It’s hard to appreciate something you can’t understand. Carl Morgan—The ESOP Association’s 2017 Employee Owner of the Year—knows that firsthand.
In 2001, Carl was working for a construction company that was purchased by Emery Sapp & Sons. Suddenly, he was part of a new company, with a new culture, and an odd benefit called…an ESOP?
Initially, he didn’t understand the ESOP, and neither did those around him. That confusion bred skepticism. “We’re going to get money, with no strings attached?” they wondered. “Sure we are.”
Nothing had prepared them for this kind of experience.
As a supervisor, Carl gave his crews any company information at his disposal. He also sent feedback up the line, saying more and better information were needed.
Carl couldn’t have known it then, but he would be intimately involved in providing that information and education to his fellow employee owners.
Starting the Journey
When he joined ESS, Carl says today, the company was in its ESOP infancy. And like many new ESOP companies struggling with strange technical and financial requirements, focusing on culture and communication weren’t high priorities.
That changed in 2011. With the ESOP note paid off, the company started an ESOP Journey Committee to help new and existing employees better understand the company, the ESOP, and the culture.
Since Carl had shown an interest in better ESOP communication, he was asked to become an inaugural member. Only Carl remains from the original group.
Along the way, Carl has demonstrated a passion for helping employee owners understand the ESOP, and the culture required for the ESOP to fulfill its potential. Drawing from his own experiences, he has spearheaded efforts to tell the ESOP culture story in clear, unmistakable terms that all can understand.
He developed an ESOP 101 lecture that he gives to new employee owners and that has been well received. Each session includes 30 minutes of material and a 15-20 minute question-and-answer period.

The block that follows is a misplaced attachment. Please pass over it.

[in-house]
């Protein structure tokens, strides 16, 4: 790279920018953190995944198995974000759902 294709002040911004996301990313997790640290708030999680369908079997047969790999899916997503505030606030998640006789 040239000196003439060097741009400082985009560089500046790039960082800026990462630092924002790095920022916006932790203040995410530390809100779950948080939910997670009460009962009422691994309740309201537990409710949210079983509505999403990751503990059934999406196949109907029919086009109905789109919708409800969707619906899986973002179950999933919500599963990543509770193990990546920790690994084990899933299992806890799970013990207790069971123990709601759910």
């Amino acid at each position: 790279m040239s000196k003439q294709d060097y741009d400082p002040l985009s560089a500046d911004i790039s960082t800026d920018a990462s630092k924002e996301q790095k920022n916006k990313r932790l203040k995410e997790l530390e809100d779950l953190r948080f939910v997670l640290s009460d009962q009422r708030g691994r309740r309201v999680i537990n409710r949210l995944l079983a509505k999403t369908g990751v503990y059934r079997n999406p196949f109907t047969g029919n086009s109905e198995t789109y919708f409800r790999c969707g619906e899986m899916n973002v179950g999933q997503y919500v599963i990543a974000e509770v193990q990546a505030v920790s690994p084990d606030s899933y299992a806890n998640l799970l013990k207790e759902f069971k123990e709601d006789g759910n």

The flexible format enables participants to get help with any issues they find confusing. “Each question-and-answer sessions is completely different,” says Carl.
Another early effort was the Straight Talk Guide, an easy-to-understand pamphlet that helped new employees grasp ESOP basics. It also explained the role of the ESOP Journey Committee, and included contact information for each member.
Carl developed another talk that explains how living the ESOP culture—caring about your own job and contributing to the organization overall—is vital to the success of the company and the ESOP.
Later ESOP communication efforts became increasingly sophisticated.
A “What’s in your wallet?” campaign was launched at a special meeting, where employee owners received a wallet-sized card listing the number of shares they owned. The cards generated unexpected excitement and interaction. Younger employees were amazed, saying to one another, “Look how much I have in my account!”
“That little card was an eye opener for us,” says Carl, who adds that stock information had been sent to employees’ homes, but didn’t seem to have the same effect. And what effect did this initiative have on Carl? “It was one of the neatest moments I’ve had” in ESOP communications, he says.
The ESOP Journey Committee also found a creative way to organize ESOP information. Realizing there were four stages in an employee owners’ ESOP experience (new hire, vested, mid-career, nearing retirement), they organized online content into those categories. The approach makes it easier for employees to find and digest information most relevant to them.
The idea was highlighted by the judges for the 2017 Annual Awards for Communication Excellence as a Bright Idea other ESOP companies might emulate.
Carl’s ESOP journey extends beyond Emery Sapp & Sons. He has shared his ESOP experiences with elected officials on Capitol Hill, and speaks to newer ESOP companies about culture and communication.
Understanding Leads to Results
What advice would Carl give to those starting in ESOP communication today? Explaining how the ESOP works is key, he says. When employees can’t understand the basics, they become skeptical.
Once they understand the ESOP, and the culture that goes with it, great things can happen.
Carl points out that from 1999-2009, Emery Sapp didn’t focus much on culture. The stock price rose. “But, after we started this education process,” says Carl, “our stock has gone up vertically” and at a time when “some pretty good construction companies were going out of business.”
Culture, says Carl, “is 90 percent of the reason our stock price is what it is today.”